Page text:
FAA banning Samsung Galaxy Note 7 from all flights

Samsung is recalling the phone because of reports of the device catching fire while charging

Samsung is recalling the phone because of reports of the device catching fire while charging

Samsung Galaxy Note 7 devices — which are known to catch fire — are being banned from all U.S. flights by the Federal Aviation Administration, according to a federal official.

The government agency is expected to announce the emergency order Friday, which will go into effect Saturday at noon (Eastern Standard Time).

The FAA had previously urged passengers to turn off their Galaxy Note 7 smartphones — and not charge their batteries — while on a flight.

This ban now puts Galaxy Note 7 smartphones on the long list of items banned from flights, such as lighter fluid, electronic cigarettes and hand grenades.

The FAA’s critical move comes four days after Samsung told customers worldwide to turn off their phones — an unprecedented warning for an extremely popular smartphone.

Samsung released the 5.7-inch Galaxy Note 7 device in August as a competitor to Apple’s new iPhone 7. But customers immediately started complaining that some phones were catching fire.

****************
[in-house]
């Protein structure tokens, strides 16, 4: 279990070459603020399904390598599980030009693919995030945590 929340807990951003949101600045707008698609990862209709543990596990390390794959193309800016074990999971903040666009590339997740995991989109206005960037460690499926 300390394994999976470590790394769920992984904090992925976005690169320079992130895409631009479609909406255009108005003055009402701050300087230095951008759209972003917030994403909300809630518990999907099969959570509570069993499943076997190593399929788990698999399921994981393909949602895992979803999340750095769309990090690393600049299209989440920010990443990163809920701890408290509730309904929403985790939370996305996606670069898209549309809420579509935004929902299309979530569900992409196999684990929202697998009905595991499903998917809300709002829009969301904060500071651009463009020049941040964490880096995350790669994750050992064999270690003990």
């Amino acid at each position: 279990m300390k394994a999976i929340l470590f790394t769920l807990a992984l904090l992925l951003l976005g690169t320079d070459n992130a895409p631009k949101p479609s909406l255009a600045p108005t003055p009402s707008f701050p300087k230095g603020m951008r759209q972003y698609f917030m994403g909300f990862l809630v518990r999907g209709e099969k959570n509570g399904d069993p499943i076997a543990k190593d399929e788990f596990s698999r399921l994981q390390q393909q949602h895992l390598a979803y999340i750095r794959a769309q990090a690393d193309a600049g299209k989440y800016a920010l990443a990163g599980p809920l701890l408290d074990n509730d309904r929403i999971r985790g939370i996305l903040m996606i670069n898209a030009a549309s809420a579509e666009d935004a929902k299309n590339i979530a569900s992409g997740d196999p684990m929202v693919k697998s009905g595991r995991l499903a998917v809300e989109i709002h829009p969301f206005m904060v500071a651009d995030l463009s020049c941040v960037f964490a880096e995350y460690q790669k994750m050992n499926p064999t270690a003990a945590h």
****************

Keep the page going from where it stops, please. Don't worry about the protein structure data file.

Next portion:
The company explained that faulty lithium-ion batteries were overheating the device and causing it to ignite.

The South Korean electronics manufacturer took several steps to limit the damage from its dangerously glitchy smartphone.

In early September, Samsung recalled 2.5 million devices worldwide.

The company offered replacement phones — but some of those burst into flames too.

In the past week, Samsung halted production of the device, then announced it was killing off the product line entirely.

But even those returns are running into problems, because Samsung Note 7s are now banned from FedEx, UPS and USPS planes, and FedEx ground collections are tightly restricted.

Samsung is attempting to make itself right with customers, so it’s offering customers a full refund — plus a $100 credit for those who buy another Samsung phone.

The disaster is expected to cost Samsung more than $5 billion. The company’s stock, which trades in Seoul, has fallen 4% this week.